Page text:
BOFORS HELPED INDIA WIN KARGIL, WHILE IAF PLAYED COMMENDABLE ROLE IN 1971 WAR, SAY WAR VETERANS
Author(s): City Air NewsChandigarh, December 8, 2017: The Bofors guns played a critical role in India’s victory in the Kargil war, and the 1971 war was won because of the immaculate planning by the Air Force in coordination with the ground...
Chandigarh, December 8, 2017: The Bofors guns played a critical role in India’s victory in the Kargil war, and the 1971 war was won because of the immaculate planning by the Air Force in coordination with the ground forces.
These insights emerged from various panel discussions during the Military Literature Festival at the Lake Club here on Friday.
The Bofors guns, which were used for the first time as direct fire role weapon in the Kargil war, inflicted huge casualties on the enemy Pakistan forces and were instrumental in helping Indian soldiers regain territory and eventually win the war, according to Lt. Gen. Mohinder Puri.
Participating in the discussion on `Kargil War 1999’, Lt Gen. Puri, then GOC 8 Mountain Division, said the Kargil incursion might have been brilliantly conceived by then Pakistani President General Musharraf but they failed to plan its logical conclusion effectively.
Taking part in the discussion, Brigadier Davinder Singh, whose Brigade moved into Battalik sector on 8th of May, 1999, to flush out intruders, termed the high altitude terrain limitations as the biggest challenge the forces had to face. Lauding the role played by the Indian Air Force in the operations, he said the war could not have been won but for the help from the Air Warriors.
Moderating the discussion Air Commander Vinod Patney, who was then AOC WAC, said when the war broke out “our hands were tied from behind and our feet shackled, but the fact that we still won would rankle Pakistan for all times.” Underlining the need to deliberate upon the historical aspect of a war like Kargil on society, Lt. Gen. S H Kulkarni stressed on the importance of investing even more in actionable intelligence to minimise the casualties.
In another session on the 'Use of Air Power in the 1971 War', Air Marshal Vinod Patney said Pakistan paid dearly for Gen. Yahya Khan's misadventure, and added that war was imminent for nine months prior to its actual commencement and India used this to its advantage.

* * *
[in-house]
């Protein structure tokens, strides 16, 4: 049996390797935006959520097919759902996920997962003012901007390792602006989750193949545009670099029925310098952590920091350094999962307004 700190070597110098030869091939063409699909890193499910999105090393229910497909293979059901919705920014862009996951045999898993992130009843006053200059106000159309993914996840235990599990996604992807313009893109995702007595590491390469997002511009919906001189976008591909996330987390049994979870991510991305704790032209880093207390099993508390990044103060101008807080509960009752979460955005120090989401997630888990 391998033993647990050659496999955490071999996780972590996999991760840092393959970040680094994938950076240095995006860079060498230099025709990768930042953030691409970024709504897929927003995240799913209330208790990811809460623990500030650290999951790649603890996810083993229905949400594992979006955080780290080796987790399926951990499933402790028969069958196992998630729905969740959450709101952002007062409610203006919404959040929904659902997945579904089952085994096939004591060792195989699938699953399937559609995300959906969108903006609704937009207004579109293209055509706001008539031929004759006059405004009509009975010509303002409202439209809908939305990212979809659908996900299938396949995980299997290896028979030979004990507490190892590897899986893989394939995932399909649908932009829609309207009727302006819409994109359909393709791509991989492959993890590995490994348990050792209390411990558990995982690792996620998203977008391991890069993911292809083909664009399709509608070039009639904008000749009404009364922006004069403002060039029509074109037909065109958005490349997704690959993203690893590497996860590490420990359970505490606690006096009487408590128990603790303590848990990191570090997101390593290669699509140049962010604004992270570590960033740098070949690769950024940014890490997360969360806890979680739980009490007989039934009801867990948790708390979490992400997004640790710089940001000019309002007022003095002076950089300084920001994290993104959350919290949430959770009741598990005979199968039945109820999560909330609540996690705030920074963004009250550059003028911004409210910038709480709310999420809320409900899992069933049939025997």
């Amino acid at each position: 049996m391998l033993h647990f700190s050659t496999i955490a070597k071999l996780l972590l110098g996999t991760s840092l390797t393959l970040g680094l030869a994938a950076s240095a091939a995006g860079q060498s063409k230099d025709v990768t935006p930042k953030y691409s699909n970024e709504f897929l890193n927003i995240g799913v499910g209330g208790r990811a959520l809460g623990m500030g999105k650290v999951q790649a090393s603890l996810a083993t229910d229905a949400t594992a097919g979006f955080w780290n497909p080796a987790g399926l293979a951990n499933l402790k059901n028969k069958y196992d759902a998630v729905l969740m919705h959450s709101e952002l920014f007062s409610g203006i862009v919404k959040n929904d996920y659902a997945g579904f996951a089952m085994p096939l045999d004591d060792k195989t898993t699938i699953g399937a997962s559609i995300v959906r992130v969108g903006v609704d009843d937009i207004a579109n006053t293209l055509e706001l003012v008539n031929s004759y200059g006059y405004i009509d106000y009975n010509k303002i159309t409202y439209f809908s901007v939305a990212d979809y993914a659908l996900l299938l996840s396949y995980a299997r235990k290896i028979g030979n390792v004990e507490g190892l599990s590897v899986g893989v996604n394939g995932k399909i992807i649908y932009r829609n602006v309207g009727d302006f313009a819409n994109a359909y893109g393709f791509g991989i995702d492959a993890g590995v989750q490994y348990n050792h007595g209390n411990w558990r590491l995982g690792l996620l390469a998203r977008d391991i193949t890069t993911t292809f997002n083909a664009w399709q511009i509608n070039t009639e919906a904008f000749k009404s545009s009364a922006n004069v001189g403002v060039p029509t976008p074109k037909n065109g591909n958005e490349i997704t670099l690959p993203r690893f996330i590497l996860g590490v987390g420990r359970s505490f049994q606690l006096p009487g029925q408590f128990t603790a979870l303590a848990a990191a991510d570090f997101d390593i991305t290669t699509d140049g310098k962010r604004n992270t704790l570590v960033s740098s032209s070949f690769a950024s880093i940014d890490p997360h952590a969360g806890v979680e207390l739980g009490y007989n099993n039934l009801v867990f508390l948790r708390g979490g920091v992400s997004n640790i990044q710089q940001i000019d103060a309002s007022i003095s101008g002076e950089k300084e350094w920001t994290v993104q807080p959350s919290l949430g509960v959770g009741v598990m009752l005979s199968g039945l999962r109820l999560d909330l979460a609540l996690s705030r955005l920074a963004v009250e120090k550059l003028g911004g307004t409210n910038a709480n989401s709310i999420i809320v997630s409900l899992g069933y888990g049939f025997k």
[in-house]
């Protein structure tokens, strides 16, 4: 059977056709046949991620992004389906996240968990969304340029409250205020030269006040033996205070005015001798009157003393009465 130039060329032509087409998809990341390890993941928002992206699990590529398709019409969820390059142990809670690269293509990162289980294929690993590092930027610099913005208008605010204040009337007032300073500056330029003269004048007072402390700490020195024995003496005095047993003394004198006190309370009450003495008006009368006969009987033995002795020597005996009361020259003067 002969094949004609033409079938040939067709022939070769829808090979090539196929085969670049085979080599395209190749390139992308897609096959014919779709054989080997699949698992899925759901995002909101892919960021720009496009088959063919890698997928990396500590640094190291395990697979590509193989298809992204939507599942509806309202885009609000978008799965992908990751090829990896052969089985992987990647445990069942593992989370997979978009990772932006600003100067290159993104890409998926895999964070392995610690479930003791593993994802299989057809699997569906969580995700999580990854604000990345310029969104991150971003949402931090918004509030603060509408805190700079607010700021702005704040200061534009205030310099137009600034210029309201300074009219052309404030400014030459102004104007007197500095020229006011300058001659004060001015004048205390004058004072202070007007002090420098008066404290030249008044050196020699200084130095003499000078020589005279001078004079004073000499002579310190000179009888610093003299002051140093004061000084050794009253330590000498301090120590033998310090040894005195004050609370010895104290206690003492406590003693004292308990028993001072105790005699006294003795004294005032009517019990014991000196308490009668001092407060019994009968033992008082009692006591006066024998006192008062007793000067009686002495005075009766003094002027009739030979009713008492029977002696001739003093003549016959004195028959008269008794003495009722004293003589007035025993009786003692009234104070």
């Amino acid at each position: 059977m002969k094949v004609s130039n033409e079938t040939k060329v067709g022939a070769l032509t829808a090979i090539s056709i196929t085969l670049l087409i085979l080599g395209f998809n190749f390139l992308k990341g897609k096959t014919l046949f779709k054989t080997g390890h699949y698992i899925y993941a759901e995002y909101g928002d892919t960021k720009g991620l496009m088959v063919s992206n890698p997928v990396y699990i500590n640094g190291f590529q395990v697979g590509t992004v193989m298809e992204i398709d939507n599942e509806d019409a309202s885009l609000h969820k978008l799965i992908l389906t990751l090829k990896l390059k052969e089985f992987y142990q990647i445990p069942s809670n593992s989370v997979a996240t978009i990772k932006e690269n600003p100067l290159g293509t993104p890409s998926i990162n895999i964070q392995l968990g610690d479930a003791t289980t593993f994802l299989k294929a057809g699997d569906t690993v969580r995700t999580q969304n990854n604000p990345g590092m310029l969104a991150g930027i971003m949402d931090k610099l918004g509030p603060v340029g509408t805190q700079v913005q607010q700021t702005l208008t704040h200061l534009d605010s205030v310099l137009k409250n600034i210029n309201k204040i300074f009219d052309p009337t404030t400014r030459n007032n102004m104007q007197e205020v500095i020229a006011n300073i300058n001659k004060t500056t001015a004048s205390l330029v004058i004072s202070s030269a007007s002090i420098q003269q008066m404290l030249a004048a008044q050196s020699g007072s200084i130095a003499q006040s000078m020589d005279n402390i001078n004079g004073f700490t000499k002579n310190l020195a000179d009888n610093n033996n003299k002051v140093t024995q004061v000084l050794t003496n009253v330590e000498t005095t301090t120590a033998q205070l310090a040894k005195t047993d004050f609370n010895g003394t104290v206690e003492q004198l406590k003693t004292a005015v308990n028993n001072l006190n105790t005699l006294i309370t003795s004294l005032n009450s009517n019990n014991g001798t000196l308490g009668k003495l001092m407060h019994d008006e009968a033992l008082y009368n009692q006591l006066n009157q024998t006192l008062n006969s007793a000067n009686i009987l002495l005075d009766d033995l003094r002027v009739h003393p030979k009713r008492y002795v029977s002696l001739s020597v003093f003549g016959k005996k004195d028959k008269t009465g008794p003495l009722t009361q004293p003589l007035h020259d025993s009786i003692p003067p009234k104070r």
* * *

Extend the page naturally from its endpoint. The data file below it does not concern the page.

Taking part in the discussion, Air Marshal RS Bedi said the Indian Air Force kept up the momentum all through the War and Pakistan's resolve fizzled out on the first day itself.
Underlining the role of the Air Force in the War, Air Marshal Bharat Kumar said besides providing air defence to Army, the Indians concentrated on damaging and disrupting supply routes of the enemy by targeting oil refineries in Karachi and Balochistan. Oil centres of Pakistan kept boiling for several days after the Indian Air Force hit them, he added.
Punjab Governor VPS Badnore and Chief Minister Captain Amarinder Singh also participated in various sessions at the festival. While the Governor joined the discussion on `Defensive Battles of Rajasthan’, the Chief Minister took part in 'Military Inspection by Vir Sanghvi- An Interactive session with military Historians and Authors', as well as the panel on 'First Kashmir War 1947 – 48'.
Other sessions included 'Counter Insurgency Operations in Jammu and Kashmir', 'Strategic Perspective – China', 'IPKF in Sri Lanka', 'Role of Indian Armed Forces in World War II', 'Military Heroes', '1857 – First War of Independence', 'Shape & Contours of the Indian Navy of the future', 'Indian Military and Society', 'The Joys & Dilemmas of Being a Military Family', 'Counter Insurgency Operations in the North-Eastern states'.